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October 28, 2015

The War in Syria Expands

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It can't be said that the media ignores the war in Syria. New elements in the conflict are reported and certainly the flow of refugees has become a visible issue. But connecting these different strands into a more coherent discussion of the evolution of the conflict is helpful.

Over this past year, there has been a noticeable trend toward the internationalization of the civil war.

Outside powers driven by ambition and ideology are increasingly injecting themselves into the conflict. Meanwhile the continual violence has set in motion population flight, creating new problems that reach far beyond the borders of the war-torn land. Some have drawn analogies to the Spanish civil war in the 1930s, which was a prelude to a much greater conflagration.

This past week, several articles from varied non-mainstream news sites provided updated information on the conflict.

Several Arab sources recently claimed a figure of 1263 hezbollah dead. While it is wise to be wary of precise casualty figures, there is little doubt that Hezbollah continues to experience the drip-drip of losses in Syria. Whether Hezbollah's involvement in this war will enhance or diminish the organization remains an open question. That will depend at least in part on the depth of allegiance to it felt by the Shiite population in Lebanon.

Iran is expanding its role in the conflict. This past week saw reports of several senior Iranian Revolutionary Guard [IRGC] commanders killed in the fighting and a tally of 20 IRGC fatalities. While the numbers are still quite small, they do suggest that Iranians are playing a more direct role in the fighting. New funds that will flow to Iran from the nuclear agreement are likely to lead to increased Iranian involvement.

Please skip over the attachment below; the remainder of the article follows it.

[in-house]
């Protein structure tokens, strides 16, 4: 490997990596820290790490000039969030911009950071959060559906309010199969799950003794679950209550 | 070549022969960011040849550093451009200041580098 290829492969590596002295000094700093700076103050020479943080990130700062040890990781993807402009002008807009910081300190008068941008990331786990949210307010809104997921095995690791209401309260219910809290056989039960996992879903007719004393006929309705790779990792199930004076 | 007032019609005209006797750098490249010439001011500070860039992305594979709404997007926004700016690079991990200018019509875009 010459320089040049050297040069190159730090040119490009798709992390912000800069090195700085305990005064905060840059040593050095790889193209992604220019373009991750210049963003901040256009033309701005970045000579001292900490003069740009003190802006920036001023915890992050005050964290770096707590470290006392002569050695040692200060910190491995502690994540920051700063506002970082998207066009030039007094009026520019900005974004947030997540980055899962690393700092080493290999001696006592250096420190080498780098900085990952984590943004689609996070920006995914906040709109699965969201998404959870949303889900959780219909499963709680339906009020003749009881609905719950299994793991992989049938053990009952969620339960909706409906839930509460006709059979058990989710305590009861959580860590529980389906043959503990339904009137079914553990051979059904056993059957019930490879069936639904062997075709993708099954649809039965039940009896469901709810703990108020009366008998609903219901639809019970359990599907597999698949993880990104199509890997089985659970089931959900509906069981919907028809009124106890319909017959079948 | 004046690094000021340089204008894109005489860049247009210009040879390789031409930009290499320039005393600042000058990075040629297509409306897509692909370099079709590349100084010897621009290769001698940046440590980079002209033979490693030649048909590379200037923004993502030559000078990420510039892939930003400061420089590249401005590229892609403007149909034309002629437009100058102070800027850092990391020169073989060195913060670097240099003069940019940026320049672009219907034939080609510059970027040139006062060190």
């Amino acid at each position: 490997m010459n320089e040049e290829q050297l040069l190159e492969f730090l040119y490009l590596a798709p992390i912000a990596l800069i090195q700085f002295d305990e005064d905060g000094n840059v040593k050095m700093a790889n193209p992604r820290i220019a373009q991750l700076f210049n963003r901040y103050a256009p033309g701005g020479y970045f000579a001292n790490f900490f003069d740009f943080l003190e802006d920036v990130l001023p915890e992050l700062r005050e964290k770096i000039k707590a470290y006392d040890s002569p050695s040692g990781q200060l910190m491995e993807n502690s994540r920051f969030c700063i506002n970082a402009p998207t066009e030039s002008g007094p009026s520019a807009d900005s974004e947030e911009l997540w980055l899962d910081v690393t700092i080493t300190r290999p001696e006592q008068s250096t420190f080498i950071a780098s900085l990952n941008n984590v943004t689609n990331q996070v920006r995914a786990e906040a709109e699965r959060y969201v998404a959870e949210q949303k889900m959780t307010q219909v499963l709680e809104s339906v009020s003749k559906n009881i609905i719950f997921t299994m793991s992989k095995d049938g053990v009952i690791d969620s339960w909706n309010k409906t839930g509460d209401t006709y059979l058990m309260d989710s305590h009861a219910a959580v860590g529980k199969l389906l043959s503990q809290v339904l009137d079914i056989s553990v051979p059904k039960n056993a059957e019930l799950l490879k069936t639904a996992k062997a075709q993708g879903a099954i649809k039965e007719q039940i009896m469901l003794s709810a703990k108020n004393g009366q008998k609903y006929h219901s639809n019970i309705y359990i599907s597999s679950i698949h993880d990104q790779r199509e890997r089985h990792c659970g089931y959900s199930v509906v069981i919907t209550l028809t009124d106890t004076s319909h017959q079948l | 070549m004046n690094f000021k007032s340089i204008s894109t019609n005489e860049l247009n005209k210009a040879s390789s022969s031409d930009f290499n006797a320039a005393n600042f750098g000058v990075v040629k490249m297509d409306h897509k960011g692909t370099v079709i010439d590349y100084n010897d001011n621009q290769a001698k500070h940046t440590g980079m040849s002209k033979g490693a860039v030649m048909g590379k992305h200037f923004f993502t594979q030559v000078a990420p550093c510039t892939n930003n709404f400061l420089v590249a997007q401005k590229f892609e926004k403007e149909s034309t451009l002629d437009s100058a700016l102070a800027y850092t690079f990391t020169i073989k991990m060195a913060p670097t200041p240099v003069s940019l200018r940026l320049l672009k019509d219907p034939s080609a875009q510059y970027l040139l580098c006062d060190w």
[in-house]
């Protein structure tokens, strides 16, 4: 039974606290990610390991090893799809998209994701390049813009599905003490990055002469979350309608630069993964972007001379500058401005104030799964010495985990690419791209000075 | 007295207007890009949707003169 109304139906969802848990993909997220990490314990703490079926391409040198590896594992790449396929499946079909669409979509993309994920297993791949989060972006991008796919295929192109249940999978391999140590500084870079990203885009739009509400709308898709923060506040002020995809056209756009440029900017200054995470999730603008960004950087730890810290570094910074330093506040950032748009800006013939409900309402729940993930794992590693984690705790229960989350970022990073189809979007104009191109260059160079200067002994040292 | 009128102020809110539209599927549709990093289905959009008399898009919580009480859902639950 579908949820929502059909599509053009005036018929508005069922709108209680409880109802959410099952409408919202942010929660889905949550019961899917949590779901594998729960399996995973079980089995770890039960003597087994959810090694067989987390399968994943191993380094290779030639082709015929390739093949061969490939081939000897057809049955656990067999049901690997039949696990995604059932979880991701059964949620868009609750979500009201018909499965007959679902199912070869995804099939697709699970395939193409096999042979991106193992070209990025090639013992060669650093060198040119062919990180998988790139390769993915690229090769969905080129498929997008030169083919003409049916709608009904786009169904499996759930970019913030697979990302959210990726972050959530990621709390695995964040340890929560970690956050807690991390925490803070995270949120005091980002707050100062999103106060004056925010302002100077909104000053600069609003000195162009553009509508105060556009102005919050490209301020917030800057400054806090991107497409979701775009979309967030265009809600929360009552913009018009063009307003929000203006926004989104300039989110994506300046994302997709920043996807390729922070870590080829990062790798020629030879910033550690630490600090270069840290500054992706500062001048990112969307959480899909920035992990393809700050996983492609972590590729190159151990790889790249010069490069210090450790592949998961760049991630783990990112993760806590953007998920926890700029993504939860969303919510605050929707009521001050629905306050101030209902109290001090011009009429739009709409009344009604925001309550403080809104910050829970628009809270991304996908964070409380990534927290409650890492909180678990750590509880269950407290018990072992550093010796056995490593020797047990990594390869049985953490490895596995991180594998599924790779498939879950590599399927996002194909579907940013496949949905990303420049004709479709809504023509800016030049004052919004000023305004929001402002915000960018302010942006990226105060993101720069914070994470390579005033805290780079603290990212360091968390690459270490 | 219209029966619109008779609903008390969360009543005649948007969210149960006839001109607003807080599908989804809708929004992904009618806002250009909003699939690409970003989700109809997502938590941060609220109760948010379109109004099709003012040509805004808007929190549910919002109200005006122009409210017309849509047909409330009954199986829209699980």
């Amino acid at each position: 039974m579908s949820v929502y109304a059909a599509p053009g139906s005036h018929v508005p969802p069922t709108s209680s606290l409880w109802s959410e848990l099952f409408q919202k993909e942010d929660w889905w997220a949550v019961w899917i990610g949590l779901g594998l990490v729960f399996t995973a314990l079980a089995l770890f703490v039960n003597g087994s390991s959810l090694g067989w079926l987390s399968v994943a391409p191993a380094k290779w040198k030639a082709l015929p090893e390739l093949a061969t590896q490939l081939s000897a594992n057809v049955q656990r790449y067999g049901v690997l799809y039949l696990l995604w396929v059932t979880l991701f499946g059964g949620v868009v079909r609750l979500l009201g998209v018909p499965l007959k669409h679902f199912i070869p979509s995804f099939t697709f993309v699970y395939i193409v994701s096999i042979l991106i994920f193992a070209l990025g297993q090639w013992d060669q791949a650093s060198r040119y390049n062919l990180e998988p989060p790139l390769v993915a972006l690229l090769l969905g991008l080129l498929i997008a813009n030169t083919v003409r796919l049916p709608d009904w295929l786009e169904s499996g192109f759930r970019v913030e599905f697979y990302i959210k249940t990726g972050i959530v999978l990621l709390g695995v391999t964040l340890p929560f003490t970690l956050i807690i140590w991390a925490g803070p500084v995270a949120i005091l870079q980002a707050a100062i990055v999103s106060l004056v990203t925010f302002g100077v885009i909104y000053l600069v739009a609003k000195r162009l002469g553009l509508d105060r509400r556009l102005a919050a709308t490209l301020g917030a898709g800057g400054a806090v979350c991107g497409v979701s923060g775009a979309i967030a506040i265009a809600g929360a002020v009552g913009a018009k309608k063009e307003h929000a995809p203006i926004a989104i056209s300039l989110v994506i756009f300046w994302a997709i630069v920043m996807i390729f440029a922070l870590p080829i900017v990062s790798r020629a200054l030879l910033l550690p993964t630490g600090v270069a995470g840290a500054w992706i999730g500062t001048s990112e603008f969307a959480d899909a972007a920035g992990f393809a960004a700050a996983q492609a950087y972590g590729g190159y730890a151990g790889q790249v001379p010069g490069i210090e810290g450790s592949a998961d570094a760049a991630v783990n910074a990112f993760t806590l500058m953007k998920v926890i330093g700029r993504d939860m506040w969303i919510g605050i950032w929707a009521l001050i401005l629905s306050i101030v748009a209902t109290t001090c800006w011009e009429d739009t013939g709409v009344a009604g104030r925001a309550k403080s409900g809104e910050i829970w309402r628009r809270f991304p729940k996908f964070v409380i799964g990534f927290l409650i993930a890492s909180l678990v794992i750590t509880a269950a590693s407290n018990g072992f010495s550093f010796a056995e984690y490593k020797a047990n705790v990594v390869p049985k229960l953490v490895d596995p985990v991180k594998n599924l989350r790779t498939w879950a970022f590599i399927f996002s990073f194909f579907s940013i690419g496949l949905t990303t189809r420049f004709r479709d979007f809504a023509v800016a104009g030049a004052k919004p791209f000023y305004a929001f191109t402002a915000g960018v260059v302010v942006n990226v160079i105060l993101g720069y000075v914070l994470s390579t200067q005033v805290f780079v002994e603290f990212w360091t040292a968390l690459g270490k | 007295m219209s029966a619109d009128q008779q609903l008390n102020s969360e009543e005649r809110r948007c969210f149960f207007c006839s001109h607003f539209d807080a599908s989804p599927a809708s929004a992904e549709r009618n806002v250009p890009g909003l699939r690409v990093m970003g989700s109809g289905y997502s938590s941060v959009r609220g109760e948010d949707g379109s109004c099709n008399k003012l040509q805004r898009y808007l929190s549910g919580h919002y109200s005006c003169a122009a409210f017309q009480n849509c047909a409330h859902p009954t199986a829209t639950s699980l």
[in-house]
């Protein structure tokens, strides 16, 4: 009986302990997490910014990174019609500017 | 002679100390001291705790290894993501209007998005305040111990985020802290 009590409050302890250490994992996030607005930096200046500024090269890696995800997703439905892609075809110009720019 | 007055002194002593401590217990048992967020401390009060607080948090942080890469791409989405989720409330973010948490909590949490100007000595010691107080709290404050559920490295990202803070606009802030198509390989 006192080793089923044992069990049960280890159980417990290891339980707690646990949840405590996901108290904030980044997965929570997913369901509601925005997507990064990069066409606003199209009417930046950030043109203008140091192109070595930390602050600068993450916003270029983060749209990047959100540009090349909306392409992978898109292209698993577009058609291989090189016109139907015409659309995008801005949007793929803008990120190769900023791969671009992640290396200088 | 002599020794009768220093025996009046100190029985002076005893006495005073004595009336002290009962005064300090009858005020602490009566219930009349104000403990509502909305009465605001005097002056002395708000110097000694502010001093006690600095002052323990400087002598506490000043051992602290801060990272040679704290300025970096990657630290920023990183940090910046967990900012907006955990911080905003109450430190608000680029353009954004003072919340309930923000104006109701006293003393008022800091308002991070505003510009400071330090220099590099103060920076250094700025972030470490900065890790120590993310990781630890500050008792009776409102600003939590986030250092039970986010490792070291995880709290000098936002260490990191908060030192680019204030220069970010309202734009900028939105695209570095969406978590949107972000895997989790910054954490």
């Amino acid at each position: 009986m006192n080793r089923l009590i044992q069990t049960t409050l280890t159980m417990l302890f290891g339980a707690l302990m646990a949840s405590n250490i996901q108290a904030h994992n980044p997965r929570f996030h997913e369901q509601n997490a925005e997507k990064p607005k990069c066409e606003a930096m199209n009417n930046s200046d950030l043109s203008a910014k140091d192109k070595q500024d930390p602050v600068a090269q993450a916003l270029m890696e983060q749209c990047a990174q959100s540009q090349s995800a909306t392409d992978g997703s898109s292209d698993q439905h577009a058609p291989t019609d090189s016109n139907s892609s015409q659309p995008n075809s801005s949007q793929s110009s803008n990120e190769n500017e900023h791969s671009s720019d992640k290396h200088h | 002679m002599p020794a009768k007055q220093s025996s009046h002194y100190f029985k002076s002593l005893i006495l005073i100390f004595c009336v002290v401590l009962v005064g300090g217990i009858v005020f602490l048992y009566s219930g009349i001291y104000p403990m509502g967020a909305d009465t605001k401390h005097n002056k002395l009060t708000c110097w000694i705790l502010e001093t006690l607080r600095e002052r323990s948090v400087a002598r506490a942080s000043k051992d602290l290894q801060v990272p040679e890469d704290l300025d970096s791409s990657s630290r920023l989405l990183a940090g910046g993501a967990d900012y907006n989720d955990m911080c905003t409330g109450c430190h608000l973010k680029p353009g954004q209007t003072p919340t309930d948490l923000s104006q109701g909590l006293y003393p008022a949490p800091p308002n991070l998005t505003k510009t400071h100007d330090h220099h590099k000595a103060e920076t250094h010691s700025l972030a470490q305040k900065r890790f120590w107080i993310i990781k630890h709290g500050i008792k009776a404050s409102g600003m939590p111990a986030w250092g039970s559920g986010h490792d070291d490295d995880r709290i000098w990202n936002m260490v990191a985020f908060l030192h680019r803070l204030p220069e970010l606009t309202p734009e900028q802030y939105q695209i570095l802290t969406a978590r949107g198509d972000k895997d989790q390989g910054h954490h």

The Russian intervention represents a major step in the internationalization of the war. It is unclear at this point where the direct Russian involvement will lead. Is this the beginning of a large scale intervention or will Russian activity be limited?

An area of interest, especially for those concerned about Israel, is whether Russian or Iranian influence is felt most strongly in whatever Syrian regime emerges from the war. The Alawite-dominated Syrian regime has aligned itself with Iran in opposition to the regional Sunni majority. It would be interesting to learn more about the compatibility of Alawites with Shiite fundamentalism.

This past week also saw reports of Jordanian cooperation with Russia. Jordan has traditionally been exclusively aligned with the United States.

Turkey is another potential intervener with a long history of confrontation with Russia. Its domestic stability is threatened by the consolidation of power by its Islamist president, an increasingly vocal Kurdish minority and economic mismanagement. Turkey is a NATO member and a major transit point for the emigration of Middle Easterners into Europe.

In sum, this is a combustible mixture, that could lead to a more expansive war.


Posted by SS at October 28, 2015 02:01 PM

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